CalPERS is one of a handful of California government departments that in 2012 added more staff than usual in the last week of the year. Those new hires were the last to accrue pension benefits under a generous formula that the state began to phase out on Jan. 1, 2013.
By Adam Ashton and Phillip Reese
February 12, 2017 – 12:01 AM
On the eve of major pension changes that would crimp retirement benefits for new hires, a handful of California government agencies went on a holiday hiring spree.
The Board of Equalization hired 25 new faces that week. Seventeen reported for their first day of work on New Year’s Eve.
The Sacramento Metropolitan Fire District brought on 23 new recruits between Dec. 24 and Dec. 31 of 2012. A spokeswoman said the department was racing to fill spots in a fire academy scheduled to begin Jan. 2, 2013.
And the state’s pension fund itself welcomed 20 new employees that week, including two well-paid investment fund managers who started work on New Year’s Eve.
Their timing was fortuitous.
By beginning work in the waning days of 2012, the employees enrolled in the California Public Employees’ Retirement System just in time to gain a generous pension formula adopted during the dot-com boom of 1999 that allowed most public workers to retire at age 55.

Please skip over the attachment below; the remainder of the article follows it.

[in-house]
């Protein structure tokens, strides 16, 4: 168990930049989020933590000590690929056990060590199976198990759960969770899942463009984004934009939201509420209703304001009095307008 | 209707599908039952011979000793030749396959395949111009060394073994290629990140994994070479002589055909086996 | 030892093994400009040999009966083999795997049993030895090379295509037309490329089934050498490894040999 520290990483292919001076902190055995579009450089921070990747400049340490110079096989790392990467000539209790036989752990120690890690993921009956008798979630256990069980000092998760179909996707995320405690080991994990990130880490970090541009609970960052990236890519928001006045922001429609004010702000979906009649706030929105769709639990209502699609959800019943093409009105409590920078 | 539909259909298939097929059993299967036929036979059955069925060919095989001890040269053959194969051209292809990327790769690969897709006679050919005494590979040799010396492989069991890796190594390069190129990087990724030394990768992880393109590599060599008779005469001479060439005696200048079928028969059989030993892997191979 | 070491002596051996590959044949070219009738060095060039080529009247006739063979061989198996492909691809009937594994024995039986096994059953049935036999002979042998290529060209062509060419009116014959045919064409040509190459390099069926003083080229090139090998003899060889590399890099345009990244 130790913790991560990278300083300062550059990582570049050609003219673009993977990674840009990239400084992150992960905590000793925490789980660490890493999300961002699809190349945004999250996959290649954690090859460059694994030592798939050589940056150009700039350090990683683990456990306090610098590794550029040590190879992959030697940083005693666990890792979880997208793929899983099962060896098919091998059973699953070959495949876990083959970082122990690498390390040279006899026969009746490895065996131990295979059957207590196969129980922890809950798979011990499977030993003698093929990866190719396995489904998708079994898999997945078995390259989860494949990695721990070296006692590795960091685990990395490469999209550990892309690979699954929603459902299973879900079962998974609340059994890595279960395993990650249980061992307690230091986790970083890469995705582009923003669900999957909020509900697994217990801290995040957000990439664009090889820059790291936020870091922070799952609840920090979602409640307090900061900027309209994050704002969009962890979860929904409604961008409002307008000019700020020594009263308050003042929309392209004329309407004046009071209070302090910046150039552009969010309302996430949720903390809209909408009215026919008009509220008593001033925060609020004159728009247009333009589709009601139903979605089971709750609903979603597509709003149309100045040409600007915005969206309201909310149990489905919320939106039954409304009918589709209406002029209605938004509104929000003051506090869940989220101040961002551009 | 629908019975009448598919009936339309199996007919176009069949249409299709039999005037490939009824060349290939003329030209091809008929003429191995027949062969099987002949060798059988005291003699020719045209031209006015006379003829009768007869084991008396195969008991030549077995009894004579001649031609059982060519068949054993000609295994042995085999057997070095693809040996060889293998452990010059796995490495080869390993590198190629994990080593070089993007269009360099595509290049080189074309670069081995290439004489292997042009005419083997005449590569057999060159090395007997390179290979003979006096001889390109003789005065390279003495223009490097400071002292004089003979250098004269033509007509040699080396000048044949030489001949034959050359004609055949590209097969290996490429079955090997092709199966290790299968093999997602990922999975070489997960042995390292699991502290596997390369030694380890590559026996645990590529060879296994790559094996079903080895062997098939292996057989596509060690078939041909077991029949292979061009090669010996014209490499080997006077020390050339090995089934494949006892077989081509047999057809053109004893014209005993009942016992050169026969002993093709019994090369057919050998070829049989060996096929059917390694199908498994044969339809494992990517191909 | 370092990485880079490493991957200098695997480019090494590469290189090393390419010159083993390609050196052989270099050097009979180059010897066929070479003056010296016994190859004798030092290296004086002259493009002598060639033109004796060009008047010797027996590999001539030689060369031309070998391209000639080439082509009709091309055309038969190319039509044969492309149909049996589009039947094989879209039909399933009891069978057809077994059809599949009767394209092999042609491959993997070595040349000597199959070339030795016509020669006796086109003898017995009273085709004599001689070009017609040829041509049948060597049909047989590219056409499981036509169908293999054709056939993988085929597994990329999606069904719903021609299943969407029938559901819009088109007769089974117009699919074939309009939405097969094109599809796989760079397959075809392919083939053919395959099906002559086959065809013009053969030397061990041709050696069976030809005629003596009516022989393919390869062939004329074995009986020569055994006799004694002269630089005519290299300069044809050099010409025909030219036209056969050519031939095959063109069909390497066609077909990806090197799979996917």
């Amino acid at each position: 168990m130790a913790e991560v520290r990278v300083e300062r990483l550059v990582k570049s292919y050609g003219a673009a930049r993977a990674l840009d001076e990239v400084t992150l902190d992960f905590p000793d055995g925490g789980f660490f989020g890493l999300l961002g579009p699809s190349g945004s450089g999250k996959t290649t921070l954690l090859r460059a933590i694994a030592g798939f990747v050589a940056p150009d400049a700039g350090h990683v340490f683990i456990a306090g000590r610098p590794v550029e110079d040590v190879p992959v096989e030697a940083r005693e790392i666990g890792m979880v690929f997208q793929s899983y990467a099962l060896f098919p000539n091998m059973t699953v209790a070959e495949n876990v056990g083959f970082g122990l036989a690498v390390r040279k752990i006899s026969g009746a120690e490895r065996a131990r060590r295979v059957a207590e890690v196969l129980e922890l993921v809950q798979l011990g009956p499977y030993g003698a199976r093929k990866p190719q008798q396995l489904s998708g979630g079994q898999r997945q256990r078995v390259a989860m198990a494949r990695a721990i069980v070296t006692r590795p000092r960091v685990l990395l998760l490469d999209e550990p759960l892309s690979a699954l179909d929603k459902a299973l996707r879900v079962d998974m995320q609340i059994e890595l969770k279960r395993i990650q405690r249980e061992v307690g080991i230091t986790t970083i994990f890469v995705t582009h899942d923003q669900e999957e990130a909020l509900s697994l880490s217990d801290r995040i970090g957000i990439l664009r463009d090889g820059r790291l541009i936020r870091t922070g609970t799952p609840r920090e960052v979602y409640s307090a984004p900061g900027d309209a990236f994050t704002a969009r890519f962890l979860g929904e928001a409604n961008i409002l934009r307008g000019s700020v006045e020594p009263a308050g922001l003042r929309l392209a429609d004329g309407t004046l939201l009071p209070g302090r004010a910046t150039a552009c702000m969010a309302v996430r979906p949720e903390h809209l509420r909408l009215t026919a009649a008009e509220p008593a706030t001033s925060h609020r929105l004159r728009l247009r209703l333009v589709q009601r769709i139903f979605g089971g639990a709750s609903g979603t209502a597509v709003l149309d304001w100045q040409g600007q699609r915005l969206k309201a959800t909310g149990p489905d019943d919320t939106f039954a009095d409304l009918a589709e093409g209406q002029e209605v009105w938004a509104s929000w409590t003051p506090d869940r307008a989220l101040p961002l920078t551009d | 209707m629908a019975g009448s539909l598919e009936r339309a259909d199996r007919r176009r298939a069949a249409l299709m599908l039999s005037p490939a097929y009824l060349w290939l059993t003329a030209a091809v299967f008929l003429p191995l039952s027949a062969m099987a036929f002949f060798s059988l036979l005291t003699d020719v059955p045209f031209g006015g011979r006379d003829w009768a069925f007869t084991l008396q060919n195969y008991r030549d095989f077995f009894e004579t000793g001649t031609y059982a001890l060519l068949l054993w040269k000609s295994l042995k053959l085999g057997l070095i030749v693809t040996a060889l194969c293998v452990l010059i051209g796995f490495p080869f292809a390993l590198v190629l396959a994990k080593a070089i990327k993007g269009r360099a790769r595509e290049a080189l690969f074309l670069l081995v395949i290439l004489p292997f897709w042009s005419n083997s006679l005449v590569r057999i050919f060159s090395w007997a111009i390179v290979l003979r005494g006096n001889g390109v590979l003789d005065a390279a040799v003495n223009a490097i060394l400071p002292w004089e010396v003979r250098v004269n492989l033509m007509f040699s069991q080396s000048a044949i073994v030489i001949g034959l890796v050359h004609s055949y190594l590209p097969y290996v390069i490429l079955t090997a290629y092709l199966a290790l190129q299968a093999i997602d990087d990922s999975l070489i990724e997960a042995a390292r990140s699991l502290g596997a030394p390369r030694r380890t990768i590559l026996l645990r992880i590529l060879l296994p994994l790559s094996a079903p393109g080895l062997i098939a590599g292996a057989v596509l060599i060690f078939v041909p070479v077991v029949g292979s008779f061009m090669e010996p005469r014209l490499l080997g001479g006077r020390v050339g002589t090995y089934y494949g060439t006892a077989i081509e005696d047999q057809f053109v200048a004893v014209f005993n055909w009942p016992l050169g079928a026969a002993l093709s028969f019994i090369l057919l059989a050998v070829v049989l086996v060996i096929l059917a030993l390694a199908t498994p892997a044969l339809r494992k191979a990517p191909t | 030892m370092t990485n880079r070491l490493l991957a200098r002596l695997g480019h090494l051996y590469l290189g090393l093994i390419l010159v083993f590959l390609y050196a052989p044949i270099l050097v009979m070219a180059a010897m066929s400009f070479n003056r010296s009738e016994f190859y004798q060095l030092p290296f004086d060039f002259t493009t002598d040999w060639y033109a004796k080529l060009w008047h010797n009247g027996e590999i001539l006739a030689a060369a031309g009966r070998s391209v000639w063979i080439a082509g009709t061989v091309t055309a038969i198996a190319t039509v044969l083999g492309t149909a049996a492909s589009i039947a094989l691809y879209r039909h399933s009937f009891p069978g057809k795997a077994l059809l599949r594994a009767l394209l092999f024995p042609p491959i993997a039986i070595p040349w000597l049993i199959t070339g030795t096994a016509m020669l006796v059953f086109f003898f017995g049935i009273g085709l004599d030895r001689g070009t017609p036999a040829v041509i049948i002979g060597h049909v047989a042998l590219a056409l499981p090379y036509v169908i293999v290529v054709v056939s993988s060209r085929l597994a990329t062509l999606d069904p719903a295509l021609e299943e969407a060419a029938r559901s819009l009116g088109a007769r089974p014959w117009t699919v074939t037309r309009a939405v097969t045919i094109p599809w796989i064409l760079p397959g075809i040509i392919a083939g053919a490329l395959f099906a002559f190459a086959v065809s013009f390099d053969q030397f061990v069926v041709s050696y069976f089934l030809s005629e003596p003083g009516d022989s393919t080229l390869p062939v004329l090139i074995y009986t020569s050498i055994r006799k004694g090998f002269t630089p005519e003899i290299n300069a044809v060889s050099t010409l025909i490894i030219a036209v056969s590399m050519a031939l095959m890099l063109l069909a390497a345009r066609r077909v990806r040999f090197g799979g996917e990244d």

By contrast, most employees hired after Jan. 1, 2013, would have to work until age 67 to gain their full benefits.
Across the state, 707 people started work at local governments and state departments that participated in CalPERS during the last week of 2012. Another 64 employees from the city of Coalinga joined CalPERS that week, meaning 771 public workers entered the network just in time to become eligible for the expiring benefits.
That’s triple the average number of new hires at CalPERS-affiliated governments in the last week of the other years between 2007 and 2014. In five of those years, fewer than 275 public employees started work between Dec. 24 and Dec. 31.
The hiring spike was most pronounced on Monday, Dec. 31, 2012, when state records show 204 public employees reported to work for the first time.
To read expanded article, click here.